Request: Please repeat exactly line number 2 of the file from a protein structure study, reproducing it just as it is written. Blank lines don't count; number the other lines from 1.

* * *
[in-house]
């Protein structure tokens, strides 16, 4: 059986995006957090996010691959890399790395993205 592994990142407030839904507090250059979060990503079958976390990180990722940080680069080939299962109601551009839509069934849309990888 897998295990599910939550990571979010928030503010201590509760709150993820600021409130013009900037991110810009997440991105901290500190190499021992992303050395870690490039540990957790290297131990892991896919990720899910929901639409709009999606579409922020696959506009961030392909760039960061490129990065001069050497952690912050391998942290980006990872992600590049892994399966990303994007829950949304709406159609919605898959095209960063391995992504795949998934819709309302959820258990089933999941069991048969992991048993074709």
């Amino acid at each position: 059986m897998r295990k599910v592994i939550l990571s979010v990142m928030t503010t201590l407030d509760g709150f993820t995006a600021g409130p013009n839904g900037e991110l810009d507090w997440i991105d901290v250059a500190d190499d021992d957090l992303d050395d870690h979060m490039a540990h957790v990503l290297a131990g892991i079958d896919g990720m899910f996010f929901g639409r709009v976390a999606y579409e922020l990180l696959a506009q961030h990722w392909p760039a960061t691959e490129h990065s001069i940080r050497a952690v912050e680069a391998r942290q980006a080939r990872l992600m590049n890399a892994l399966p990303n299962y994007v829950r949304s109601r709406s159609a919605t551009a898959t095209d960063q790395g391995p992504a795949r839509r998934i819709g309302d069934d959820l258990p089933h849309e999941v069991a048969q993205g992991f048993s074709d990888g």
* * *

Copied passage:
């Protein structure tokens, strides 16, 4: 059986995006957090996010691959890399790395993205 592994990142407030839904507090250059979060990503079958976390990180990722940080680069080939299962109601551009839509069934849309990888 897998295990599910939550990571979010928030503010201590509760709150993820600021409130013009900037991110810009997440991105901290500190190499021992992303050395870690490039540990957790290297131990892991896919990720899910929901639409709009999606579409922020696959506009961030392909760039960061490129990065001069050497952690912050391998942290980006990872992600590049892994399966990303994007829950949304709406159609919605898959095209960063391995992504795949998934819709309302959820258990089933999941069991048969992991048993074709």